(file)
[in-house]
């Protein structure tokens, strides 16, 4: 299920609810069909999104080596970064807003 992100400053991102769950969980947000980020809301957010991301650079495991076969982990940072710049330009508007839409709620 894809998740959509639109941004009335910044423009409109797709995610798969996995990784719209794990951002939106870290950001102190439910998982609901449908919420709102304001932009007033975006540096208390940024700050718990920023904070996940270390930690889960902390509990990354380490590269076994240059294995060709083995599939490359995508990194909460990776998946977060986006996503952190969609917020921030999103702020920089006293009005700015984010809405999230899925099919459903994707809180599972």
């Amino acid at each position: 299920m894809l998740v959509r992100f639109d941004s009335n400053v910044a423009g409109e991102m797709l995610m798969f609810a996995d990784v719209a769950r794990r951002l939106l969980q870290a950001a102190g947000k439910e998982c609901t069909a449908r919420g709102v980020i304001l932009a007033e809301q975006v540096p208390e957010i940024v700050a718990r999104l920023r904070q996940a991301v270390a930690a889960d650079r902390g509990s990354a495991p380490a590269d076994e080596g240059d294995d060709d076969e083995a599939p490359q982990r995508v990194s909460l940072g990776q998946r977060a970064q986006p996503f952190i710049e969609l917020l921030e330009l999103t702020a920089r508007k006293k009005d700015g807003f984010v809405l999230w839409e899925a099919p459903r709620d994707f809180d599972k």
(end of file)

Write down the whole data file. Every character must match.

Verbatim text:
[in-house]
């Protein structure tokens, strides 16, 4: 299920609810069909999104080596970064807003 992100400053991102769950969980947000980020809301957010991301650079495991076969982990940072710049330009508007839409709620 894809998740959509639109941004009335910044423009409109797709995610798969996995990784719209794990951002939106870290950001102190439910998982609901449908919420709102304001932009007033975006540096208390940024700050718990920023904070996940270390930690889960902390509990990354380490590269076994240059294995060709083995599939490359995508990194909460990776998946977060986006996503952190969609917020921030999103702020920089006293009005700015984010809405999230899925099919459903994707809180599972």
């Amino acid at each position: 299920m894809l998740v959509r992100f639109d941004s009335n400053v910044a423009g409109e991102m797709l995610m798969f609810a996995d990784v719209a769950r794990r951002l939106l969980q870290a950001a102190g947000k439910e998982c609901t069909a449908r919420g709102v980020i304001l932009a007033e809301q975006v540096p208390e957010i940024v700050a718990r999104l920023r904070q996940a991301v270390a930690a889960d650079r902390g509990s990354a495991p380490a590269d076994e080596g240059d294995d060709d076969e083995a599939p490359q982990r995508v990194s909460l940072g990776q998946r977060a970064q986006p996503f952190i710049e969609l917020l921030e330009l999103t702020a920089r508007k006293k009005d700015g807003f984010v809405l999230w839409e899925a099919p459903r709620d994707f809180d599972k």